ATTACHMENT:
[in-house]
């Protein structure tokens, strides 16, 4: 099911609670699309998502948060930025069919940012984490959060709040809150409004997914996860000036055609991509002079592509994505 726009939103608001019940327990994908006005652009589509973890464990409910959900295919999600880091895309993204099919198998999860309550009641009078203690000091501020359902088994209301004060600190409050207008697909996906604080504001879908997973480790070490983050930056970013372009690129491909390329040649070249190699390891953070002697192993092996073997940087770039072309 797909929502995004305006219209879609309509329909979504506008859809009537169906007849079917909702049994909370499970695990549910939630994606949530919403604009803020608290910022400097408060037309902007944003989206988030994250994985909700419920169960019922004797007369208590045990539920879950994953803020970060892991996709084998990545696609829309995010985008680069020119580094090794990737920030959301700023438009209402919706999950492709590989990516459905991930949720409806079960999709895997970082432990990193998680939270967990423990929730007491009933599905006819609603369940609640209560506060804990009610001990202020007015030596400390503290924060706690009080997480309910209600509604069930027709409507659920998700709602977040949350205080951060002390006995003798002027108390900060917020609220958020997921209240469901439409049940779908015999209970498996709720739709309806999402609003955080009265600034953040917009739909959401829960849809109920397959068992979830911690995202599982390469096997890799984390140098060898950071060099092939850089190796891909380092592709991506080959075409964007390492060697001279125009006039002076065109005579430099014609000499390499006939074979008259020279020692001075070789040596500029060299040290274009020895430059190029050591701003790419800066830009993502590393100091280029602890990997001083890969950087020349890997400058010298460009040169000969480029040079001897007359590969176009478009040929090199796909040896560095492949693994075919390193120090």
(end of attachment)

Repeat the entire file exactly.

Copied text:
[in-house]
């Protein structure tokens, strides 16, 4: 099911609670699309998502948060930025069919940012984490959060709040809150409004997914996860000036055609991509002079592509994505 726009939103608001019940327990994908006005652009589509973890464990409910959900295919999600880091895309993204099919198998999860309550009641009078203690000091501020359902088994209301004060600190409050207008697909996906604080504001879908997973480790070490983050930056970013372009690129491909390329040649070249190699390891953070002697192993092996073997940087770039072309 797909929502995004305006219209879609309509329909979504506008859809009537169906007849079917909702049994909370499970695990549910939630994606949530919403604009803020608290910022400097408060037309902007944003989206988030994250994985909700419920169960019922004797007369208590045990539920879950994953803020970060892991996709084998990545696609829309995010985008680069020119580094090794990737920030959301700023438009209402919706999950492709590989990516459905991930949720409806079960999709895997970082432990990193998680939270967990423990929730007491009933599905006819609603369940609640209560506060804990009610001990202020007015030596400390503290924060706690009080997480309910209600509604069930027709409507659920998700709602977040949350205080951060002390006995003798002027108390900060917020609220958020997921209240469901439409049940779908015999209970498996709720739709309806999402609003955080009265600034953040917009739909959401829960849809109920397959068992979830911690995202599982390469096997890799984390140098060898950071060099092939850089190796891909380092592709991506080959075409964007390492060697001279125009006039002076065109005579430099014609000499390499006939074979008259020279020692001075070789040596500029060299040290274009020895430059190029050591701003790419800066830009993502590393100091280029602890990997001083890969950087020349890997400058010298460009040169000969480029040079001897007359590969176009478009040929090199796909040896560095492949693994075919390193120090």